So, moving swiftly on to the actual edit, the first thing to do was to join the two eps together into a straight movie edit, with the first task being trying to make the transition from one to the other as seamless as possible, and the second being to replace the Dark Water caption with the Death In Heaven one. Having done that, the next question was how much of Danny Pink was going to be in the edit – personally I felt that whole part of the storyline was overplayed and I didn’t really care if he was dead or not.

Besides, this is all about Missy so Danny’s scenes were always going to get cut back to the absolute minimum, with the result that the first we see him in the Nethersphere is stepping out onto the balcony with Seb. We also lose the mortuary scene so we can get to the graveyard just that little bit quicker, and we don’t need to see him holding his morgue sheet either, we know it’s him long before he takes his faceplate off.

It’s interesting to note how continuity references are more commonplace now than they have ever been, which is only to be expected I suppose given that we are fast approaching the New Series’ Tenth Anniversary, hot on the heels of the show’s overall Fiftieth. Personally I think it’s all a bit overdone and Moff should get his inner JNT under control. Matt’s second cameo in his successor’s first season isn’t needed at all, so that gets cut.

Something else I only managed to get rid of in the 72 edit,  was the CyberBrig. Quite aside from the odds against the Cyb that is the Brig being in exactly the right place at exactly the right time to catch his daughter falling out of a plane, and the sheer tastelessness of all the Doctor’s other deceased former companions being Cybs, to my mind Moff should have had the courage of his convictions and killed off both Kate and Osgood but he bottled it for the sake of a moment of fanwankery that we could well have done without. Bleh. So in this version, Kate dies – apparently – along with Osgood.

When it came to the goodbye scene between Twelvy and Clara [and is it just me or are there some deliberate parallels with Four’s goodbye to Sarah?] I did toy with the idea of inserting the scene where Danny dumps the kid on Clara [thanks for that, Danny!] but I decided it was best if we just left that part of it alone, on the assumption that Clara would be back in Series Nine and there would be a scene where they both tell each other the truth. Then there was the first trailer for the Xmas Special and, since Clara was in it, we would get all that cleared up then instead.  We still see Clara wearing the bracelet but we can tell that she’s lying so we don’t need to see why just yet.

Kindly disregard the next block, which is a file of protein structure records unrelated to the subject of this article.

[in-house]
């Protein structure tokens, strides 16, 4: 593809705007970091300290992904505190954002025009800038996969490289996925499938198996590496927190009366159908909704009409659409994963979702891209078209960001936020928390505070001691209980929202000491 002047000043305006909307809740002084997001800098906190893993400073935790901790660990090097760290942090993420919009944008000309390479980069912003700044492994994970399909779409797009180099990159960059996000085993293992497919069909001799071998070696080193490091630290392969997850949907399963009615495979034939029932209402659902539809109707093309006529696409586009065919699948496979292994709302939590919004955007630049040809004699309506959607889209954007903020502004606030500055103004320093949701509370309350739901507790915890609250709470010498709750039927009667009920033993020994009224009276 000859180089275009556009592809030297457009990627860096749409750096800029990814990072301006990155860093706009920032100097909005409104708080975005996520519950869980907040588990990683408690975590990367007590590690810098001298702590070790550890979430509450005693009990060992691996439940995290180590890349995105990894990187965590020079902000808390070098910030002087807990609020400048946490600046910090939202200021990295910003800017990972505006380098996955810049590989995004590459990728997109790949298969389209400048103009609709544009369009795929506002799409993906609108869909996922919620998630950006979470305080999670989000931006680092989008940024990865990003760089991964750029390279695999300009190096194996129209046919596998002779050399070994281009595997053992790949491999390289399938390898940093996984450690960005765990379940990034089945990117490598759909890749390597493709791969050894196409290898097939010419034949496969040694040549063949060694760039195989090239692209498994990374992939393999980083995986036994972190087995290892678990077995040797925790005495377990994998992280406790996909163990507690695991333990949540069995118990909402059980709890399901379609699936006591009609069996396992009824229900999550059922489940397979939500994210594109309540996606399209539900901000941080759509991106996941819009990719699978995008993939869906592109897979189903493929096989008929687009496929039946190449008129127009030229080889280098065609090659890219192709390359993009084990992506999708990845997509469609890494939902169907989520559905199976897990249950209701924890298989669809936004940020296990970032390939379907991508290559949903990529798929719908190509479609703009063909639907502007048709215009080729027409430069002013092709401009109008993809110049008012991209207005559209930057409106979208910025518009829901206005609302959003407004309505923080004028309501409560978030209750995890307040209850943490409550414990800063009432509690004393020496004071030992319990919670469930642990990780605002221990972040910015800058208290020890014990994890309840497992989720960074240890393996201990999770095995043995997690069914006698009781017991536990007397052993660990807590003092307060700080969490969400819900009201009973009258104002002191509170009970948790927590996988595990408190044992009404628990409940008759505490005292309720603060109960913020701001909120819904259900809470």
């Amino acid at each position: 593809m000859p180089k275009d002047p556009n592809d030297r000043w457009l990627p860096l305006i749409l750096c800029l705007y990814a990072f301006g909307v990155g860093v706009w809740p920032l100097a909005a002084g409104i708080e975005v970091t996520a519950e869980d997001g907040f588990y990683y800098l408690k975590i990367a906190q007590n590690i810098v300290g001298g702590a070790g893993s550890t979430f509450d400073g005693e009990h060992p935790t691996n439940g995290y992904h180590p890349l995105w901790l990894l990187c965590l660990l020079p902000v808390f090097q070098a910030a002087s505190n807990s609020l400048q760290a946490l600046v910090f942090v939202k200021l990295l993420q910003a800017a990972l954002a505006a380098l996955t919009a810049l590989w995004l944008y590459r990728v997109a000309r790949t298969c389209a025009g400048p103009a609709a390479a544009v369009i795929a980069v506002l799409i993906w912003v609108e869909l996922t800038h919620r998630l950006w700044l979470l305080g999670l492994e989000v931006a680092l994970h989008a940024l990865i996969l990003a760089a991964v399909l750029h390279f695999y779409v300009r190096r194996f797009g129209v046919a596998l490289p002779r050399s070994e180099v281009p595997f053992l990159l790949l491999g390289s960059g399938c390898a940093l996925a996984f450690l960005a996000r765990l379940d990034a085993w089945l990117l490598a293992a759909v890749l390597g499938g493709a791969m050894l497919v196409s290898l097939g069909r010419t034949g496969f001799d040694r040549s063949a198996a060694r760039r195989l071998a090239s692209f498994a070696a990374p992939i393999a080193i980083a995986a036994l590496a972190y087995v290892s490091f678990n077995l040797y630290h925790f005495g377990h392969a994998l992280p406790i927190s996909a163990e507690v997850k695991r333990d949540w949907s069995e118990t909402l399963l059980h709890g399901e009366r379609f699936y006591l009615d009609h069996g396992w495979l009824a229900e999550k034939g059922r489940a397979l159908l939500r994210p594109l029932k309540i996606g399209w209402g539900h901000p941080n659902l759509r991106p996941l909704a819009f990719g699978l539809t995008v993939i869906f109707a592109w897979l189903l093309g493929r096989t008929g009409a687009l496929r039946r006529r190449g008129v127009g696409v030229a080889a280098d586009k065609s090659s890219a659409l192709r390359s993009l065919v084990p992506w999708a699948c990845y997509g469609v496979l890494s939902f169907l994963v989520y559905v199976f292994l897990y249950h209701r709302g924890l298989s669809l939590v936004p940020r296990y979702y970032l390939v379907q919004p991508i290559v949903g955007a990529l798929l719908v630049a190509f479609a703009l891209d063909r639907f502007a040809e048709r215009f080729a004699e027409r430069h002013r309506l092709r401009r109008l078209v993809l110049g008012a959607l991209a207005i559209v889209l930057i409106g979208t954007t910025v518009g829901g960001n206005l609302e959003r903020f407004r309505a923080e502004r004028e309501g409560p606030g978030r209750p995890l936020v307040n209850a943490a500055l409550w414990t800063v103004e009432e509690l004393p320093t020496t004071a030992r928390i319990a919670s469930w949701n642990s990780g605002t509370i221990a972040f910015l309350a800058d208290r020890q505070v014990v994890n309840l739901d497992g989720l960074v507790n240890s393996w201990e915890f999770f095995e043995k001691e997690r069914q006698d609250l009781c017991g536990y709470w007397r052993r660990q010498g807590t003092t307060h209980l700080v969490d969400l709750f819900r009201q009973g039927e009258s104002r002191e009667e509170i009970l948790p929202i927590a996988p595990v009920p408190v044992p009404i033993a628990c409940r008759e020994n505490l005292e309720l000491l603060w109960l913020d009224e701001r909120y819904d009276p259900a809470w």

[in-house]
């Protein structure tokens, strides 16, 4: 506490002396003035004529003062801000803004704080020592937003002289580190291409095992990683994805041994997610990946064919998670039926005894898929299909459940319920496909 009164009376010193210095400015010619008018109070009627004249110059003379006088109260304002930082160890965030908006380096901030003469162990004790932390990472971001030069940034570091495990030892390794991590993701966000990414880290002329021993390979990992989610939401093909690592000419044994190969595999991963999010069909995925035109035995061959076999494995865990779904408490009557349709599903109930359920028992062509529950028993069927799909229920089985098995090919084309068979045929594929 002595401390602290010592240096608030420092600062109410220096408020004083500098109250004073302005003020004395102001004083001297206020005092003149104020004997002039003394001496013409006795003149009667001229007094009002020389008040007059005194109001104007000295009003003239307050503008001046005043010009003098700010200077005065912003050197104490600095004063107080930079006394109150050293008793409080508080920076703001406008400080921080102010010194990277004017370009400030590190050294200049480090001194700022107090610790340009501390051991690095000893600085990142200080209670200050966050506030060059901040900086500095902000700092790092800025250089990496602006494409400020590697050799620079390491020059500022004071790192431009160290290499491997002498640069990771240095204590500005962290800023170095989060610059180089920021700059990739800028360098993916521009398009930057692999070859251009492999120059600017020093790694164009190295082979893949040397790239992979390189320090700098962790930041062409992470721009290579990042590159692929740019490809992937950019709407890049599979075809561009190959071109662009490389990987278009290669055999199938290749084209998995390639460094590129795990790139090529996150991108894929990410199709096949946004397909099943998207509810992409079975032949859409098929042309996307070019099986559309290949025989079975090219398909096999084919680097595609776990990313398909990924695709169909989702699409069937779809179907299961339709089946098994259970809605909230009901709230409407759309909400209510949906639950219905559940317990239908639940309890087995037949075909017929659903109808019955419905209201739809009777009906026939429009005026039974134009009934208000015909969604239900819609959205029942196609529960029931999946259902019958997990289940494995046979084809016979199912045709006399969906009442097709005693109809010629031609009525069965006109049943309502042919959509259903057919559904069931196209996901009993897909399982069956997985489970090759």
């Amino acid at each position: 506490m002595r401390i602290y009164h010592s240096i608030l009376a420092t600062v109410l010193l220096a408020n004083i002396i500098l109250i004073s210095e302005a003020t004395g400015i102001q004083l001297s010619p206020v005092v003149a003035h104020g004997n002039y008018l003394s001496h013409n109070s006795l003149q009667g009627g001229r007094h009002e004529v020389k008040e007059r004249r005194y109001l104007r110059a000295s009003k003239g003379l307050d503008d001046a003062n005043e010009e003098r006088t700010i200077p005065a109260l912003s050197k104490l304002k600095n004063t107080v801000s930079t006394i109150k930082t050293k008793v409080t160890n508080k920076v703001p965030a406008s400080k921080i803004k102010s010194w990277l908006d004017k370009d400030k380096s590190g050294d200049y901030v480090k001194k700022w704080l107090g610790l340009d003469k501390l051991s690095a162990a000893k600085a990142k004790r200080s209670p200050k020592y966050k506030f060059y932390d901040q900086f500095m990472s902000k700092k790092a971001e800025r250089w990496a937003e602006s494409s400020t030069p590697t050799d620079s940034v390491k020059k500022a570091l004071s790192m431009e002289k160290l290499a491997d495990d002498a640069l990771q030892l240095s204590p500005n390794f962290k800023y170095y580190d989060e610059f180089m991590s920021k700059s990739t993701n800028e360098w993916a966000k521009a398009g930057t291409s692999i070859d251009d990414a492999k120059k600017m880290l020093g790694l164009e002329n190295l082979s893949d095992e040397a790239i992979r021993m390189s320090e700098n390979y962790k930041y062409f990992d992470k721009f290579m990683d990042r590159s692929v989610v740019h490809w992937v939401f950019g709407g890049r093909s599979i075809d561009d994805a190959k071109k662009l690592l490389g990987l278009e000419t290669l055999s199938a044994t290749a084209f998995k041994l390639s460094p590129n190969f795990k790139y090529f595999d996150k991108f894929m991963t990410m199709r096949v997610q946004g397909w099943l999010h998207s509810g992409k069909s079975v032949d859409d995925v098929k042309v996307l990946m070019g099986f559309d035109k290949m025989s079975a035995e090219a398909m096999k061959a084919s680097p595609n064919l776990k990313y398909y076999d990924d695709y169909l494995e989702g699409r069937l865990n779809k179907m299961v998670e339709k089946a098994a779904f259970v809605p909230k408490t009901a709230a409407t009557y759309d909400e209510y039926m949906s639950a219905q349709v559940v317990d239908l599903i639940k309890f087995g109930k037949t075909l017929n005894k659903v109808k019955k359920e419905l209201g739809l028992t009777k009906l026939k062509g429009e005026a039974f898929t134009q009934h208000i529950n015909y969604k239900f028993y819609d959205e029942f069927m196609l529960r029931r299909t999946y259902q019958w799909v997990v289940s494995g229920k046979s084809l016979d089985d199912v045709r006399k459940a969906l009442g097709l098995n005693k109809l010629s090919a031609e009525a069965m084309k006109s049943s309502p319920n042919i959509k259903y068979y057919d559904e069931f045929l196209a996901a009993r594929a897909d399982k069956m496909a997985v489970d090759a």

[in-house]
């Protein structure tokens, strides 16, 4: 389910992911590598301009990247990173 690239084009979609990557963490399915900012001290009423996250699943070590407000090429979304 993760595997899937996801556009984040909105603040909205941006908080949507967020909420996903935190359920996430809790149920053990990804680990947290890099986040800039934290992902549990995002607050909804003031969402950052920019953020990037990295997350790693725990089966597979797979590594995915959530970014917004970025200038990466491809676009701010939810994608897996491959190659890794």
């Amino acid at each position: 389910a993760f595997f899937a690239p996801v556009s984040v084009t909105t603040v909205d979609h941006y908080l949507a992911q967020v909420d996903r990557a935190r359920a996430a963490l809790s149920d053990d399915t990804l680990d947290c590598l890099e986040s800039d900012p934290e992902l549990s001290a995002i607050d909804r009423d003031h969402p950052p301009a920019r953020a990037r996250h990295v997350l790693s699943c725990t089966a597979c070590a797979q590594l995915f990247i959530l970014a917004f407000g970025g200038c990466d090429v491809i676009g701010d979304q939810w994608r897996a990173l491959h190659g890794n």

We end on the hug, mainly to avoid the two teleporting passers-by but also because Clara isn’t leaving, she’s back at Xmas so we can stop on the emotional high point of Twelvy filling up. And as for Twelvy, well for someone who has spent most of his life on the run from Gallifrey I struggle to wonder why he’s so upset at not finding it. So his thump the console moment gets cut too. If it were me I’d be quite happy to let the old place stay lost, along with those treacherous Time Lords, but then I’m not Moffat, I’m just a Fan Editor, passing though, helping out, trying to make a difference where I can.

Death In Heaven by Ben Willsher DWM482


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2 thoughts on “Death In Heaven

  1. Pingback: Doctor Who-Dark Water (New Version) Samples | zaredit

  2. Great job! Since we see Kate in subsequent episodes we can assume that the Doctor rescued her in the TARDIS offscreen – which is how they should have done it in the first place.